|home | alphabetical index|
Tex-Mex and Tejano
Central to the evolution of early Tejano music was the blend of traditional Mexican forms such as the corrido, and Continental European styles introduced by German and Czech settlers in the late 19th century. In particular, the accordion was adopted by Tejano folk musicians at the turn of the 20th century, and it became a popular instrument for amateur musicians in Texas and Northern Mexico. Small bands known as orquestas, featuring amateur musicians, became a staple at community dances.
Narciso Martinez (1911-1992) gave Tejano accordion playing a new virtuosity in the 1930s, when he adopted the two button row accordion. At the same time, he formed a group with Santiago Almeida, a bajo sexto (twelve string bass guitar) player. Their new musical style, known as conjunto soon became the popular music of the working class Tejano. Flaco Jimenez (1939-), the son an accordionist and grandson of a man who had learned the instrument from a German immigrant, carried on Martinez's tradition of accordion virtuosity and became a fixture on the international World Music scene by the 1980s.
In the 1950s and 1960s, rock and roll and country music made inroads, and electric guitars and drums were added to conjunto combos. Also, performers such as Little Joe added both nuances of jazz and R&B, and a Chicano political consciousness.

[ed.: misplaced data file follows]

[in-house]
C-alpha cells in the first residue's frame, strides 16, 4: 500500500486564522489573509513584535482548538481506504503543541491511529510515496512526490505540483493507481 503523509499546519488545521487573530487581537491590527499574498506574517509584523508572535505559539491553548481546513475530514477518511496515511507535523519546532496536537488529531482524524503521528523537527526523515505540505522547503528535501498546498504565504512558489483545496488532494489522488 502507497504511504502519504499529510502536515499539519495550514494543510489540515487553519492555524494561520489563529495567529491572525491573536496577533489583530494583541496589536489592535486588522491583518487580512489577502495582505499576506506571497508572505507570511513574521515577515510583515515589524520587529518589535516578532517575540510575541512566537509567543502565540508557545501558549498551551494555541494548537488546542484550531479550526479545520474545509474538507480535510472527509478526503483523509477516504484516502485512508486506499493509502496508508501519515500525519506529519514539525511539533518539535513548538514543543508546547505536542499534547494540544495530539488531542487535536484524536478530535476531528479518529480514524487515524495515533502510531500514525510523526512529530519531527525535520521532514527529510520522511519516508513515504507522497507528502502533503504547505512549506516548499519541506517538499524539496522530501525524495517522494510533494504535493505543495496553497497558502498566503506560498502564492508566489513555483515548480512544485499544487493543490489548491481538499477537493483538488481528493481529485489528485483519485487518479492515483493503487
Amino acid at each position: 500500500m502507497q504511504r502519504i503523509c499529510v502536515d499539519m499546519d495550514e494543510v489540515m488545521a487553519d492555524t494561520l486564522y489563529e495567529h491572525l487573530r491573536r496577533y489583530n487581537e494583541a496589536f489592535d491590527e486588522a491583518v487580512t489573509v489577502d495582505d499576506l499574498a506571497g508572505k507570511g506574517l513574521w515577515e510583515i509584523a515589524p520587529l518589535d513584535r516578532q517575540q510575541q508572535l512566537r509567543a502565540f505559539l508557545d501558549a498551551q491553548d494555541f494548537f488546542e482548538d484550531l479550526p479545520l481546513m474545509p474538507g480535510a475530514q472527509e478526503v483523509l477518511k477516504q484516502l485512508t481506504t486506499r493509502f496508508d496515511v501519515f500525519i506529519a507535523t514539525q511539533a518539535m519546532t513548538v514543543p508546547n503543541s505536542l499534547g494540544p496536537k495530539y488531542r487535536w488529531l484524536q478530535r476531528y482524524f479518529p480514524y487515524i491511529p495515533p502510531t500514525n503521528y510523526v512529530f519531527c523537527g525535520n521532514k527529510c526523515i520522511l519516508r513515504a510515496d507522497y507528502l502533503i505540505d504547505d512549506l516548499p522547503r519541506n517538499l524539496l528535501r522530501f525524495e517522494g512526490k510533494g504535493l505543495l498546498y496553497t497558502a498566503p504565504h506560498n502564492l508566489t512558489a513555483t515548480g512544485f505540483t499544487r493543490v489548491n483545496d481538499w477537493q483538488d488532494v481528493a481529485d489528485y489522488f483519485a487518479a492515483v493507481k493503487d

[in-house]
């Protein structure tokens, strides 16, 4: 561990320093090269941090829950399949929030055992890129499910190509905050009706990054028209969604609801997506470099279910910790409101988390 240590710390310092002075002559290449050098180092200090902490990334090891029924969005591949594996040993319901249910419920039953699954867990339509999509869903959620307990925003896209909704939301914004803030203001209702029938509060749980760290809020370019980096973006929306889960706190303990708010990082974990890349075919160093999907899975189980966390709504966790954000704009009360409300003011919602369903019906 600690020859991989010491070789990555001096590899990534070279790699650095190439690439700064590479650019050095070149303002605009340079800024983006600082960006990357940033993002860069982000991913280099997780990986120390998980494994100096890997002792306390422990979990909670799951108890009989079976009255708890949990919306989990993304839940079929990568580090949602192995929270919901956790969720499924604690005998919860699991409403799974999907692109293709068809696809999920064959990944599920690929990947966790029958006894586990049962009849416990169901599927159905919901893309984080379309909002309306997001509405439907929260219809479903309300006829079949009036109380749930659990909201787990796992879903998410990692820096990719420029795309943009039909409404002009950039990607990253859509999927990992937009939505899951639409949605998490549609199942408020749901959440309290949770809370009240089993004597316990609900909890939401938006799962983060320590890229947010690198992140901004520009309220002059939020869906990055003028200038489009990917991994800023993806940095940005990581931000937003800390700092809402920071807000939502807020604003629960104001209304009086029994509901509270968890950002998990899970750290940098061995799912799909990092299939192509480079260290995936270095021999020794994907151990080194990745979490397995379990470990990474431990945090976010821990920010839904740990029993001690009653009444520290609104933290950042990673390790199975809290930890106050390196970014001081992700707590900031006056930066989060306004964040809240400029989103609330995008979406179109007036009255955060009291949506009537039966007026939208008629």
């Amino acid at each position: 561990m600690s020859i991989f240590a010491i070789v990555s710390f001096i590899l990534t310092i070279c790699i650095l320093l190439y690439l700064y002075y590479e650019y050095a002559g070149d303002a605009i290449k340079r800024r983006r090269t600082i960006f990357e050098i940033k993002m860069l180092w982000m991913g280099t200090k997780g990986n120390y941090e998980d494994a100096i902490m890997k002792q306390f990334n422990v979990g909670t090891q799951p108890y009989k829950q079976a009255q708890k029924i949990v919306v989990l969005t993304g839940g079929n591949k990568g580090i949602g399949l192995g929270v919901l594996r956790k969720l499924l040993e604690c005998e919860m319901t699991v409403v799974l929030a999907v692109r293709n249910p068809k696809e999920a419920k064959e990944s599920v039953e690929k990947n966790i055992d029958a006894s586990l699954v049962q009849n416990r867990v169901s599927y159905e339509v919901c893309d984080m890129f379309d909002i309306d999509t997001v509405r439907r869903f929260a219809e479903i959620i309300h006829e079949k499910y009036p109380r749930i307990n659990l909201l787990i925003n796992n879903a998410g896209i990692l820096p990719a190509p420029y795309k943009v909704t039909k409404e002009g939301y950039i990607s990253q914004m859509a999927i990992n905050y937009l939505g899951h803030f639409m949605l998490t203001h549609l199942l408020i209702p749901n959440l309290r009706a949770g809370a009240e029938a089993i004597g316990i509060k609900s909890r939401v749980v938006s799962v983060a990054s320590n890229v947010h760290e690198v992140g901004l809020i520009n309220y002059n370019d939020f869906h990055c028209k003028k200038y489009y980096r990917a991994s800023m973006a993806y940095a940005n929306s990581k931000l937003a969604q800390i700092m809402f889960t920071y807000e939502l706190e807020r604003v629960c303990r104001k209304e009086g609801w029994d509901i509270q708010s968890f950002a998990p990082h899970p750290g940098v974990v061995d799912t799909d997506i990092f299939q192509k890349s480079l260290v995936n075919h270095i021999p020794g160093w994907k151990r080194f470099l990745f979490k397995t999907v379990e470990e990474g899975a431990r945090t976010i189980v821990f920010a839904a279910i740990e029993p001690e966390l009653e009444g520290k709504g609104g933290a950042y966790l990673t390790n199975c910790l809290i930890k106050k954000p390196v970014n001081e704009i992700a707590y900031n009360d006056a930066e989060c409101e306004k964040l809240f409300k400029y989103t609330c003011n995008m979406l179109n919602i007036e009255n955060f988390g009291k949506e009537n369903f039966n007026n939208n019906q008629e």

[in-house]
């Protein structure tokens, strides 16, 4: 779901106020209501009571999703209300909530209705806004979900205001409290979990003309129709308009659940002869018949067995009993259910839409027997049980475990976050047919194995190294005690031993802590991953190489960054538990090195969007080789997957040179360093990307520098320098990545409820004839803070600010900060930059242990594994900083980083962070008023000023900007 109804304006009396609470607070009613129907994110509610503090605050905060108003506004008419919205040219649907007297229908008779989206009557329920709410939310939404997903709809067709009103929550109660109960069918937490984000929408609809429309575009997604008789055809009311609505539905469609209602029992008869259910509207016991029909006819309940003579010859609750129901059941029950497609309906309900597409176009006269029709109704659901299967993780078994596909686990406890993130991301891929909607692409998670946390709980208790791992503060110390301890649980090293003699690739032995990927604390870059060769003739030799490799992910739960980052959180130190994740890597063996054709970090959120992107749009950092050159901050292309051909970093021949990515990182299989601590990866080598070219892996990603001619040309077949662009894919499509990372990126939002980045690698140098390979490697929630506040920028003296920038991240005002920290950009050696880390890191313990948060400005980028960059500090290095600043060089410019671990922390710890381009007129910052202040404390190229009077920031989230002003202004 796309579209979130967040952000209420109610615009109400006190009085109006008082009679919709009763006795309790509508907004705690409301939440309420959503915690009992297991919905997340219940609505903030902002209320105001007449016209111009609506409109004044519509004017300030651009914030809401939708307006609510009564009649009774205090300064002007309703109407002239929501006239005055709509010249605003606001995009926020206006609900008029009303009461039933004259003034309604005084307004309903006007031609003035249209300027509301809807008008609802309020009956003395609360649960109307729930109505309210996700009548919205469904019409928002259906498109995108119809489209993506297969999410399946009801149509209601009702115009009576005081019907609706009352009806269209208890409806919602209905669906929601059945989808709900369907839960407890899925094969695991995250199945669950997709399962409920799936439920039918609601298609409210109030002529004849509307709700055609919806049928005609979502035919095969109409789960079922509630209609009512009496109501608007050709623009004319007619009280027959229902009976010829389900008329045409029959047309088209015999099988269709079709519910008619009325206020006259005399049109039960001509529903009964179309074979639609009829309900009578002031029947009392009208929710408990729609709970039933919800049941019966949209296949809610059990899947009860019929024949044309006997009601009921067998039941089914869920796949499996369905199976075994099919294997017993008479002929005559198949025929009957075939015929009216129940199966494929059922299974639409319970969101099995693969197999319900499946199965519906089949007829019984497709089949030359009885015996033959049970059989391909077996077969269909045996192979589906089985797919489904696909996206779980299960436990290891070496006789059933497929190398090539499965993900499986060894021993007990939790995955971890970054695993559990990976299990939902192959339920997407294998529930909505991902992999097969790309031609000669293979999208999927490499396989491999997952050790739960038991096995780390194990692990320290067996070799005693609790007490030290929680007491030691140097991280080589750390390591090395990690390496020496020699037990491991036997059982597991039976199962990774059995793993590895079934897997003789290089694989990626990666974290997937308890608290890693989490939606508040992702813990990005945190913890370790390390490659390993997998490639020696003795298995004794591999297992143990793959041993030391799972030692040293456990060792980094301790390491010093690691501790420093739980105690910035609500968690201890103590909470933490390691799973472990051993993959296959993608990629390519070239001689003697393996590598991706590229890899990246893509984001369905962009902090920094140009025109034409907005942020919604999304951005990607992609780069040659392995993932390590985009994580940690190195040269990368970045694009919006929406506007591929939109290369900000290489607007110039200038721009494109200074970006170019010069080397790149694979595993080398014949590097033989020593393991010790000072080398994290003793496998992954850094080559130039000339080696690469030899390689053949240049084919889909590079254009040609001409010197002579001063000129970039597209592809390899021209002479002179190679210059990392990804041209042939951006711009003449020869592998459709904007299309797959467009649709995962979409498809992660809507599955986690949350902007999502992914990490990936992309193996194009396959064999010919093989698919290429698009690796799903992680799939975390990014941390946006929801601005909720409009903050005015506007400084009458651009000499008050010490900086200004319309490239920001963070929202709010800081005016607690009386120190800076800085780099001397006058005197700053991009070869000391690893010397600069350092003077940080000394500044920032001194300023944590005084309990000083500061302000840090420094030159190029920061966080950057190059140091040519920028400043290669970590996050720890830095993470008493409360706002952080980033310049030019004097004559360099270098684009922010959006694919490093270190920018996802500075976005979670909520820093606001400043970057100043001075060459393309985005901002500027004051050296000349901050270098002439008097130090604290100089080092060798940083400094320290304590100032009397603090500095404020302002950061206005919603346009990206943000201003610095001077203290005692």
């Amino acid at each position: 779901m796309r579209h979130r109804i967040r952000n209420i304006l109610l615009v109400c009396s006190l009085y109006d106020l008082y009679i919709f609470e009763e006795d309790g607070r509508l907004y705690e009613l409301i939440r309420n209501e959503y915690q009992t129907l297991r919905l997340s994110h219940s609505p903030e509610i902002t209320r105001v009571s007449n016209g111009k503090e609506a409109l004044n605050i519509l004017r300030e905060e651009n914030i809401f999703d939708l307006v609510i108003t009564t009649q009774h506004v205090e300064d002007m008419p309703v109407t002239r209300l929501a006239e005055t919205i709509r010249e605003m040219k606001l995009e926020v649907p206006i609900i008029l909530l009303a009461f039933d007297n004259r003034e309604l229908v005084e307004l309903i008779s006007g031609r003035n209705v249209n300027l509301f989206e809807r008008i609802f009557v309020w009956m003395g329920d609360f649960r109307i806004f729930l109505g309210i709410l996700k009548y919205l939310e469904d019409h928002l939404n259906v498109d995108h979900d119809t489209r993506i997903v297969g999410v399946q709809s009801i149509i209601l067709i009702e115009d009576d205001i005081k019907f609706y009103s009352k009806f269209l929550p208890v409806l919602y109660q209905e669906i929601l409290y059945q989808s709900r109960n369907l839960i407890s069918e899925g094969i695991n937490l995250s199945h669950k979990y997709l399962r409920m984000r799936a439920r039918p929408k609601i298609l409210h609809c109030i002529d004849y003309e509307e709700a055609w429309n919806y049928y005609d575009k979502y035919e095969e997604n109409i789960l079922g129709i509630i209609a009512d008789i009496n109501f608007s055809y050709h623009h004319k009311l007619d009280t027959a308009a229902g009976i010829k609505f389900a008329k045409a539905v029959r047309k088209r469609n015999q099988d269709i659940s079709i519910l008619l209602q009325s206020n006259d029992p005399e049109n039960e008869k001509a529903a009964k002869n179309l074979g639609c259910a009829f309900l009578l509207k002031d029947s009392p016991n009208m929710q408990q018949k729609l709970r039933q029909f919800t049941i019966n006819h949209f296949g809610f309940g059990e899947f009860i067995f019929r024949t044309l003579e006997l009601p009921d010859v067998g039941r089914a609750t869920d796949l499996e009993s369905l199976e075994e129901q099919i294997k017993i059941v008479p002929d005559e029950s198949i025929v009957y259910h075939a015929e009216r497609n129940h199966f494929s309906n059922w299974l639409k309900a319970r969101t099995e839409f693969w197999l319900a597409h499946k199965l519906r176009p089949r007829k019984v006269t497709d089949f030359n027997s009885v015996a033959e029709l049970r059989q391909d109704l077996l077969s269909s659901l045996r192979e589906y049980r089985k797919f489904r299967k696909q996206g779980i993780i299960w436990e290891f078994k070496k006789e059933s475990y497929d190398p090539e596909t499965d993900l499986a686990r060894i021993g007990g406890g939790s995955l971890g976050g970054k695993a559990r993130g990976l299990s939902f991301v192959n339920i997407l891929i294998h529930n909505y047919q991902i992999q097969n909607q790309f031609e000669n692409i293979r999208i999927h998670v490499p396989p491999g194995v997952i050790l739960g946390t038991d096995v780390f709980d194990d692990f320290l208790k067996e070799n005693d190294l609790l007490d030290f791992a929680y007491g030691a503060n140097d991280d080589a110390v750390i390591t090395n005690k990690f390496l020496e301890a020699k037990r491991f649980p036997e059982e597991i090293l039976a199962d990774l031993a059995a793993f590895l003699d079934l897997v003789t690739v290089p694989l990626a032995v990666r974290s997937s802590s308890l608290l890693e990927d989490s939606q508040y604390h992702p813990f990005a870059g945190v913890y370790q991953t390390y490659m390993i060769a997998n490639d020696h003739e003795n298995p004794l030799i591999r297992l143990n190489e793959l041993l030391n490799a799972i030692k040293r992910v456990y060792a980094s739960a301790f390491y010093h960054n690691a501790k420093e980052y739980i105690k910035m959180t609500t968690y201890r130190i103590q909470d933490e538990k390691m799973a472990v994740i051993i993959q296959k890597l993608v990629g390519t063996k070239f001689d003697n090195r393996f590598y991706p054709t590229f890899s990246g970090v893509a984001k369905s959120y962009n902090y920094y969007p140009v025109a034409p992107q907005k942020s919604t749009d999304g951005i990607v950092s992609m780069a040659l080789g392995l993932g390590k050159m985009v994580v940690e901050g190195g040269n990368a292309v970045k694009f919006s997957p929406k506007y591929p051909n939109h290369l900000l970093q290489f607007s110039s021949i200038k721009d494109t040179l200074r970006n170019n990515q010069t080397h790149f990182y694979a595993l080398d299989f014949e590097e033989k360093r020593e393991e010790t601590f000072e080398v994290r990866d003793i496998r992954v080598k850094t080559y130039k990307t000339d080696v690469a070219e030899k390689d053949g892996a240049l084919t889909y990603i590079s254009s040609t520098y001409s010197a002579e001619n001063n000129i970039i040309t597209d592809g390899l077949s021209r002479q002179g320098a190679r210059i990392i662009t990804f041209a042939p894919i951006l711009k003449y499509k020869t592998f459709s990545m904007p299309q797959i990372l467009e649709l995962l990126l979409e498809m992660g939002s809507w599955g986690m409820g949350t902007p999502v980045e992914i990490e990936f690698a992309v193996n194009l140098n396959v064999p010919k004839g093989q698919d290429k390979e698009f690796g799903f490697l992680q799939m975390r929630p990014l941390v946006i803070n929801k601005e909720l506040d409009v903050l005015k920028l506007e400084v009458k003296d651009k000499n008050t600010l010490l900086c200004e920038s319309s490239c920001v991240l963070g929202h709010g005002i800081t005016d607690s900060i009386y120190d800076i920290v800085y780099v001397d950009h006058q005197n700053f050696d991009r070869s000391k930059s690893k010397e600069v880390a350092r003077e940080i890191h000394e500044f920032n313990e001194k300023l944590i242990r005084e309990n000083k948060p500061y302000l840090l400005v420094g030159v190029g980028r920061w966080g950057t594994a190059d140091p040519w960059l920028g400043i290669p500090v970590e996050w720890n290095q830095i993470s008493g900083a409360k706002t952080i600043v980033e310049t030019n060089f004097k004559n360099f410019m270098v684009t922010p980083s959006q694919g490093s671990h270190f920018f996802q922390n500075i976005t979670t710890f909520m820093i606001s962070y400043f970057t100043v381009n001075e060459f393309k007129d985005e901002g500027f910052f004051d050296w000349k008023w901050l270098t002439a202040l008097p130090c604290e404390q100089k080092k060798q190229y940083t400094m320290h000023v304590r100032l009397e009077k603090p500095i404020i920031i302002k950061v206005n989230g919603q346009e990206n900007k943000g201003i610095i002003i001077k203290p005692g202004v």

In the 1980s, electronic instruments and synthesizers increasingly dominated the sound, and Tejano music increasing appealed to bilingual country and rock fans in the Southwest. In the early 1990s, Selena Quintanilla Perez (1971-1995) and her band Los Dinos infused pop and cumbia (a lilting Colombian dance rhythm) into Tejano music, making the genre popular with non-Mexican Latinos and Latin Americans. In the wake of her murder, Selena's music received attention from a mainstream American audience as well.
At the turn of the 21st century, today's Tejano music, while far more pop-oriented than in its Depression era roots, is one of the most vital regional musical styles in the United States.
The term Tex-Mex is also used in American rock and roll for Tejano-influenced performers such as the Sir Douglas Quintet, Sam the Sham and the Pharoahs, Louie and the Lovers, The Champs with "Tequila", and the Texas Tornados, featuring Flaco Jimenez, Freddy Fender, Augie Meyer, and Doug Sahm.
|copyright © 2004 FactsAbout.com|